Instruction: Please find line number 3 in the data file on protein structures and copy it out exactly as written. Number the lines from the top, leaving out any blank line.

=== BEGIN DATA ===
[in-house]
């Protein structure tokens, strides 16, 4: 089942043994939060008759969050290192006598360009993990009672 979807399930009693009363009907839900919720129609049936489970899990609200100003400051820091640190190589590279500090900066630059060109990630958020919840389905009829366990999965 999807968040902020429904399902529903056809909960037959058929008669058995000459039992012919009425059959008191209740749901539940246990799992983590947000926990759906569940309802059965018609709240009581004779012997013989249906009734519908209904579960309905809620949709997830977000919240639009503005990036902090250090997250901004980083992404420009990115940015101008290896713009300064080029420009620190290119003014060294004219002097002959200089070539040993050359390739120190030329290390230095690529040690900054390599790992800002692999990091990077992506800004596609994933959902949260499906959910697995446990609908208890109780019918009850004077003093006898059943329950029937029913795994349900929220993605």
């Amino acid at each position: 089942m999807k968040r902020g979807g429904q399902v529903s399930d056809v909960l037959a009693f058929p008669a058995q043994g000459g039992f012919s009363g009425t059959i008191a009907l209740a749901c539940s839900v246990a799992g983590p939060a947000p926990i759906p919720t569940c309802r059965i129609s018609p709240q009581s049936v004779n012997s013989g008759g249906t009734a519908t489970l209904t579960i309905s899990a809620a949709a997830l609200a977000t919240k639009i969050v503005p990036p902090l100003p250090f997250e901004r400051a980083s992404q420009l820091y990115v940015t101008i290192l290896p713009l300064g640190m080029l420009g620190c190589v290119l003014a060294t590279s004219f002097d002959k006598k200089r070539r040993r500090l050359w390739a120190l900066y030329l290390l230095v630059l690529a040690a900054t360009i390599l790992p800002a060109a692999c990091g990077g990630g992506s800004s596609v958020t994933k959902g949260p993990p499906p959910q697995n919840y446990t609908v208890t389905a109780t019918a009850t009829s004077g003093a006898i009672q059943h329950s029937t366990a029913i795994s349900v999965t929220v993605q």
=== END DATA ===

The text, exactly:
């Amino acid at each position: 089942m999807k968040r902020g979807g429904q399902v529903s399930d056809v909960l037959a009693f058929p008669a058995q043994g000459g039992f012919s009363g009425t059959i008191a009907l209740a749901c539940s839900v246990a799992g983590p939060a947000p926990i759906p919720t569940c309802r059965i129609s018609p709240q009581s049936v004779n012997s013989g008759g249906t009734a519908t489970l209904t579960i309905s899990a809620a949709a997830l609200a977000t919240k639009i969050v503005p990036p902090l100003p250090f997250e901004r400051a980083s992404q420009l820091y990115v940015t101008i290192l290896p713009l300064g640190m080029l420009g620190c190589v290119l003014a060294t590279s004219f002097d002959k006598k200089r070539r040993r500090l050359w390739a120190l900066y030329l290390l230095v630059l690529a040690a900054t360009i390599l790992p800002a060109a692999c990091g990077g990630g992506s800004s596609v958020t994933k959902g949260p993990p499906p959910q697995n919840y446990t609908v208890t389905a109780t019918a009850t009829s004077g003093a006898i009672q059943h329950s029937t366990a029913i795994s349900v999965t929220v993605q």